Vietnam Veterans Memorial

I've never experienced anything like it. I approached it as a tourist, as a sceptical tourist. The impact was emotional and physical and huge.
ossobuco
 
  1  
Reply Fri 5 Feb, 2016 12:10 pm
@ehBeth,
Oh, yes, I love that too. Maya Lin..

It's simply perfect.
0 Replies
 
panzade
 
  1  
Reply Fri 5 Feb, 2016 02:32 pm
@ehBeth,
I have to agree.
It overwhelmed me and left me squinting in man-tears.
0 Replies
 
panzade
 
  5  
Reply Fri 5 Feb, 2016 04:56 pm
I'm very lucky.
My parents brought culture and art to our home from their life abroad.
http://i143.photobucket.com/albums/r147/panzade/Mum%20amp%20Dad_zpsdwnfabsq.jpg
My father was a commercial artist(book covers, posters and architectural renderings.
http://i143.photobucket.com/albums/r147/panzade/Tucuman_zpswxnx94hr.jpg
My mother did child portraits.
http://i143.photobucket.com/albums/r147/panzade/Gab-Sammy_zps8mryefhj.jpg
The house was filled with music. Argentine, American and Australian folk music. Plus all the classics.

I was forever taking piano , accordion and recorder lessons.

A huge bookshelf was filled with art books, biographies and fiction.

I started playing music professionally at the age of 23. I never stopped.
I never will.
It's my passion
farmerman
 
  2  
Reply Fri 5 Feb, 2016 05:42 pm
@panzade,
Brilliant!!. Im jealous of your parents.
panzade
 
  2  
Reply Fri 5 Feb, 2016 05:46 pm
@farmerman,
Losing them was hard as you can imagine
0 Replies
 
Fil Albuquerque
 
  2  
Reply Fri 5 Feb, 2016 06:01 pm
@panzade,
You lucky bastard ! I am very happy for you. Never stop playing !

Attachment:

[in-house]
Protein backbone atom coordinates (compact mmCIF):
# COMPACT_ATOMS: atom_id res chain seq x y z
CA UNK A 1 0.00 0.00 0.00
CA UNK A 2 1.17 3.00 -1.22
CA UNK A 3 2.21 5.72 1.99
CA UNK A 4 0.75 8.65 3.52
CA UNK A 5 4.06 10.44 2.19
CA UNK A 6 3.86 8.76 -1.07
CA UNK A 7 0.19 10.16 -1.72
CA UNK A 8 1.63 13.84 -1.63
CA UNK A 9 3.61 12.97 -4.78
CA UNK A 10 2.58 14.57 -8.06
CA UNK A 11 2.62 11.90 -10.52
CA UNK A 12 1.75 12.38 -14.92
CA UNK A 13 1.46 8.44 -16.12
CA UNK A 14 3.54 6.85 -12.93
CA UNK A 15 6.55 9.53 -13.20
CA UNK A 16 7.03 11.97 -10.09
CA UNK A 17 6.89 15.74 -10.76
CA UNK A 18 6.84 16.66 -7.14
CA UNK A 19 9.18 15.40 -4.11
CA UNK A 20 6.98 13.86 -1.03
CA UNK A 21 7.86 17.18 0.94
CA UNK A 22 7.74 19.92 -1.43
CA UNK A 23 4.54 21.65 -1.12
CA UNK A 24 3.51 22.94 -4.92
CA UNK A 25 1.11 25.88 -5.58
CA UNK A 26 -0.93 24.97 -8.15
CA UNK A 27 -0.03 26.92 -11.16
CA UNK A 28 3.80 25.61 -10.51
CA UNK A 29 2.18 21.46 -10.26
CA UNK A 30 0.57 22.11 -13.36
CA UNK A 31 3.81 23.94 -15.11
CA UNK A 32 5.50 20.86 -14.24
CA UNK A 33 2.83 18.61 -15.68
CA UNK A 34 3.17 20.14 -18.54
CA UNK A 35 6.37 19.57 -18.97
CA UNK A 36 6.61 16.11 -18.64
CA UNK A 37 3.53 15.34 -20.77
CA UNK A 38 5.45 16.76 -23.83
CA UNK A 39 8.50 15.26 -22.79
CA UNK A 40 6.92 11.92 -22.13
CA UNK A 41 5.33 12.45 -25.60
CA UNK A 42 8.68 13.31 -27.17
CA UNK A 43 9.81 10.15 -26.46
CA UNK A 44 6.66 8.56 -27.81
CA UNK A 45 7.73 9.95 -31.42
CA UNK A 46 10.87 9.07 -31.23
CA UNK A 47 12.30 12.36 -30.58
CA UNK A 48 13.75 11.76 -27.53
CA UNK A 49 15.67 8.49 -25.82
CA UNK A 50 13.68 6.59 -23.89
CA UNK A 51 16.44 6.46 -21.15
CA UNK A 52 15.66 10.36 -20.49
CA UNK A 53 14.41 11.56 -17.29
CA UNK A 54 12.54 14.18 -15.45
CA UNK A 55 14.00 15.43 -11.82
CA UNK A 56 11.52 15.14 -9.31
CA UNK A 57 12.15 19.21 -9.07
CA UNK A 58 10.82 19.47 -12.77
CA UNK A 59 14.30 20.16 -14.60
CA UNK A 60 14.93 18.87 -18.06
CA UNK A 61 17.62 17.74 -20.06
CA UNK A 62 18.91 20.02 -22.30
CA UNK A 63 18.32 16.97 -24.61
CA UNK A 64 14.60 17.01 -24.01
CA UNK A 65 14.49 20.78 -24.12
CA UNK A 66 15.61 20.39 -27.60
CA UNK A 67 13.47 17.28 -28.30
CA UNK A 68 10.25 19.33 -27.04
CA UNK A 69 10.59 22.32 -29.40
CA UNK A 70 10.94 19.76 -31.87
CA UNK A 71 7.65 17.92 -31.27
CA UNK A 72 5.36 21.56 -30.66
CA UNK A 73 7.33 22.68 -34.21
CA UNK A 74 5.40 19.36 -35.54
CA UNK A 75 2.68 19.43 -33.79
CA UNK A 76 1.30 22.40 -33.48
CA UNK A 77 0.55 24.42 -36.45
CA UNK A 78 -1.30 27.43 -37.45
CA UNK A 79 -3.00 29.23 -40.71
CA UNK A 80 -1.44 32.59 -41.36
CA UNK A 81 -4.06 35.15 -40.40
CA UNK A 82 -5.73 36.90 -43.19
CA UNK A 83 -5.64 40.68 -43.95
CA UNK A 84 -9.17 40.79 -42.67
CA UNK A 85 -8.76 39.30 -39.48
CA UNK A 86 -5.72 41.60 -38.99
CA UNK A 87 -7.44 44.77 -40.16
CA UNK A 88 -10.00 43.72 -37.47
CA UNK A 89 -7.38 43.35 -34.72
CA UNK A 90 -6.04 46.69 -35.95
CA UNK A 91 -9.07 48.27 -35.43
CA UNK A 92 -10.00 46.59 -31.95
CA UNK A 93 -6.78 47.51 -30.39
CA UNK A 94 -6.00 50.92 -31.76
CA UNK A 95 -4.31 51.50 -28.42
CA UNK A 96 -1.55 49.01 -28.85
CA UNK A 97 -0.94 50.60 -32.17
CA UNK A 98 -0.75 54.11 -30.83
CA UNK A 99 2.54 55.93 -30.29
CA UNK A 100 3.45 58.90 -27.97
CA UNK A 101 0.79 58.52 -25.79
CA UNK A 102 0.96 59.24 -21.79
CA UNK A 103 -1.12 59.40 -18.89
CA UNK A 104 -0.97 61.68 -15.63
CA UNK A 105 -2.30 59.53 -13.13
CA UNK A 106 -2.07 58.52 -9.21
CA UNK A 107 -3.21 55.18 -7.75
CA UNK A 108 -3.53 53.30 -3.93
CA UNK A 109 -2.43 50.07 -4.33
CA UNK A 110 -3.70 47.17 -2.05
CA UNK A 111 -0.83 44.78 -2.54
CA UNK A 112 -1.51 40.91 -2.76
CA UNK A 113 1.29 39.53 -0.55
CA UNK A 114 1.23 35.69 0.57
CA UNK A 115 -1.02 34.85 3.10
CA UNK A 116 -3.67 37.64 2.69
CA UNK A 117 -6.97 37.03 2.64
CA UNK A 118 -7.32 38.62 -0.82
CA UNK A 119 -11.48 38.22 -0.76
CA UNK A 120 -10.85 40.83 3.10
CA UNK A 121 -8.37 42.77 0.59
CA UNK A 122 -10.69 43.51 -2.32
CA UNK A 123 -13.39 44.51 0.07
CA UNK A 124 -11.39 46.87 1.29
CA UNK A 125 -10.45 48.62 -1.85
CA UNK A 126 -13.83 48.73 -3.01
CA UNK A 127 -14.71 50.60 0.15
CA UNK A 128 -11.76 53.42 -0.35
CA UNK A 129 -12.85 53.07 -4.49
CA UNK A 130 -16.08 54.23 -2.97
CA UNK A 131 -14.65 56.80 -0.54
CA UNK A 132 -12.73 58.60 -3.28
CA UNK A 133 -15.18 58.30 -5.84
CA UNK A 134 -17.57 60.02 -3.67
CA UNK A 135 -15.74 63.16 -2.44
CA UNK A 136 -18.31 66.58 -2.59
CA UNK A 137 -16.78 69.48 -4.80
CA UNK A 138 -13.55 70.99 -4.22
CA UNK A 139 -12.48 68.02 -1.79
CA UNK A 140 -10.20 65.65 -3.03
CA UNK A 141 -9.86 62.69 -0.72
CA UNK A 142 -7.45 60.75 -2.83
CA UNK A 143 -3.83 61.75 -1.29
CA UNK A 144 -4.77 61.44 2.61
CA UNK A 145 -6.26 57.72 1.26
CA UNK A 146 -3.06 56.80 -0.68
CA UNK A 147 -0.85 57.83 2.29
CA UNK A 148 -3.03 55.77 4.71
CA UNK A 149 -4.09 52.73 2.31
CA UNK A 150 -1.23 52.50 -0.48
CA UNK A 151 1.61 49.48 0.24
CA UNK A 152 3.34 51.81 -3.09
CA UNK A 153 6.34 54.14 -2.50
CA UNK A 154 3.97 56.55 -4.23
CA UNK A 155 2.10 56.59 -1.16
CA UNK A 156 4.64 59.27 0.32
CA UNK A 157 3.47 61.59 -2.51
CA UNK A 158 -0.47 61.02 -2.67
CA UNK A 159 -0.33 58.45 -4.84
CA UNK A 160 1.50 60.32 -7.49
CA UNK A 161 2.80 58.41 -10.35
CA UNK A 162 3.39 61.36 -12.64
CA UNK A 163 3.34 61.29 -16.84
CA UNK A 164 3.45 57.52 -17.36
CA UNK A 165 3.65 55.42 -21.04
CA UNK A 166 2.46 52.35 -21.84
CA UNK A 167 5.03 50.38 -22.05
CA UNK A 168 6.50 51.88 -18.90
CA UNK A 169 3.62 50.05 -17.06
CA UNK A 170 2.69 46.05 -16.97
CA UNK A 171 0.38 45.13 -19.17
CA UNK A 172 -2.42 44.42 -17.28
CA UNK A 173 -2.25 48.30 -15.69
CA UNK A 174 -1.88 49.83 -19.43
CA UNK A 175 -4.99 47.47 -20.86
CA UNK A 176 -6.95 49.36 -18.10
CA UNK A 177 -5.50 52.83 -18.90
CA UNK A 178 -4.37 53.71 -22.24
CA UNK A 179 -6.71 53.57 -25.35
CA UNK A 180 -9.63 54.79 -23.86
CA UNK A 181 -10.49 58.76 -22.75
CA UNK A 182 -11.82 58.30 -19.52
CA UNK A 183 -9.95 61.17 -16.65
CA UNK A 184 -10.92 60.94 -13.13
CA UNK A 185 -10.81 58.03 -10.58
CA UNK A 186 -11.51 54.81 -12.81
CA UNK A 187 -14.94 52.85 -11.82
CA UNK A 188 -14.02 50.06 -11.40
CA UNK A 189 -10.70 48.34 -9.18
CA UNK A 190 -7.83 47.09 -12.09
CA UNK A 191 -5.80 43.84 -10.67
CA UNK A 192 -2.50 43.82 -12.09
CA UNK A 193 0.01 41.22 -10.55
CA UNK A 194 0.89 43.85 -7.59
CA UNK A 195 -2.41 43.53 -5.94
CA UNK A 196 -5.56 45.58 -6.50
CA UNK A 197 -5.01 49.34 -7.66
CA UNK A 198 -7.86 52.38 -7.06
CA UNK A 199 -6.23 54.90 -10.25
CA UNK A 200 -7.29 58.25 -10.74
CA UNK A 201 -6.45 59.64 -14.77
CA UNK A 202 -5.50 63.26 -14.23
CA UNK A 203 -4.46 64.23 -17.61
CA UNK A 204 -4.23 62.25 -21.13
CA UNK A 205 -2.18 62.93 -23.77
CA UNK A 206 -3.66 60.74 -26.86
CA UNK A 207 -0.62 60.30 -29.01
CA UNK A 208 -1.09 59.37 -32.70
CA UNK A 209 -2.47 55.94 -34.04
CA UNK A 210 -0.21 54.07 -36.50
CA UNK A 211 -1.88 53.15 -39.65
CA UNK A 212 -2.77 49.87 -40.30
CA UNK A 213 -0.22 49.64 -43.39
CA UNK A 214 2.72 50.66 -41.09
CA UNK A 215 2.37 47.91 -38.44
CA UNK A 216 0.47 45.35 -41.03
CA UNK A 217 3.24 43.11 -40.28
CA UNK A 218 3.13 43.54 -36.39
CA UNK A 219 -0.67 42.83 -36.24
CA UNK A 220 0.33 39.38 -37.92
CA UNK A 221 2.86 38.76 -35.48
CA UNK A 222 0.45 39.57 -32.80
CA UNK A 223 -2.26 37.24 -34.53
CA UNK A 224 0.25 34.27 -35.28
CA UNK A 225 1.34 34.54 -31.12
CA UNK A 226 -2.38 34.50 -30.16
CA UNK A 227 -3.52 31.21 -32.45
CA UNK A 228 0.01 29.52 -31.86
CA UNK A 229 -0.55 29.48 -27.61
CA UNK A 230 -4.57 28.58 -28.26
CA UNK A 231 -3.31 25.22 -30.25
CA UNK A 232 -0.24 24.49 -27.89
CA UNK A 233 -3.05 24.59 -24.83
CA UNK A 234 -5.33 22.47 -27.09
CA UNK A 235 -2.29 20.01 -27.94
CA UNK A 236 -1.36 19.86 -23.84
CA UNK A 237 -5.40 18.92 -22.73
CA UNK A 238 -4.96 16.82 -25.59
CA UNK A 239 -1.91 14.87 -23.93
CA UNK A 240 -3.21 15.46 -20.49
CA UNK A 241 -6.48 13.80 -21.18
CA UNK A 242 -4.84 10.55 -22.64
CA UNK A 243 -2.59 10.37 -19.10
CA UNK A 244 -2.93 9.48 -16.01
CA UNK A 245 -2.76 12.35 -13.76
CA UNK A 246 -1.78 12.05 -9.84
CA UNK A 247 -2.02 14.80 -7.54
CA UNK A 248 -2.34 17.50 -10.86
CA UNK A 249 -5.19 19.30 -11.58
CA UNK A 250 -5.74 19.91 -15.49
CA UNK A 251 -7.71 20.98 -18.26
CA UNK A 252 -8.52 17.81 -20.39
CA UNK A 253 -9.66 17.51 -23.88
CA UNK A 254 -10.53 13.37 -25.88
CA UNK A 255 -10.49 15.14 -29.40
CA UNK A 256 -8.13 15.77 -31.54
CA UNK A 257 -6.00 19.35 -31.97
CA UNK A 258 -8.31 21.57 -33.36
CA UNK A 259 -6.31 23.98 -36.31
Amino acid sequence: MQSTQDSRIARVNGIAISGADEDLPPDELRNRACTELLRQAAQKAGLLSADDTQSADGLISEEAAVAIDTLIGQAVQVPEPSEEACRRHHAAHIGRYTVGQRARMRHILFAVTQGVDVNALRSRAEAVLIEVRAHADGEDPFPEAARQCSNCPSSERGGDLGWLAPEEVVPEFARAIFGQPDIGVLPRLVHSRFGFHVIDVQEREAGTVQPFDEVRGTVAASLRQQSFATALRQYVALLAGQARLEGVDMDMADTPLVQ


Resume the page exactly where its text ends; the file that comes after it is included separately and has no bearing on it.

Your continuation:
ossobuco
 
  2  
Reply Fri 5 Feb, 2016 06:18 pm
@Fil Albuquerque,
I think of Panz as an erudite musician; of course many if not most musicians have smarts, but Panzade has the added dollop of sanity.
0 Replies
 
farmerman
 
  3  
Reply Fri 5 Feb, 2016 06:22 pm
@panzade,
Ps, I was fairly accomplished on keyboard, I started on accordian and wound up on Organ where I met Jimmy SMith as a kid and kept trying my hand at jazz organ till I had my hands blown up.
Now all I can play is dobro and pedal steel (All ass backwards)>
My folks werent accomplished in the arts but my mom and dad did push the arts. She hadda have an accordion player (Polak national instrument) and my dad was a jazz music fan but all business (and hunting). They did poo poo my skills at drawing until I started winning some shows as a kid and got the scholarship. Then my dad discovered Andrew Wyeth and MArk Rothko and no longer thought painters were "Bums"(just nuts)

Your mom's portraits are like Dorothea Lange style and I love your dad's stuff. His "off center mass of color" is what does it for that phrenetic scene


Seeing these things from others memory buckets makes me recall.
My intersection with " American Culture" was through my uncle Stosh, a Geologist college teacher who was a prospector for uranium and other trategics (like vanadium ore). Id spend many a summer vacation with him on his treks . I would draw the scenery and hed encourage me
"If you wanna be a scientist ya have to be able to envision your subject in 3D."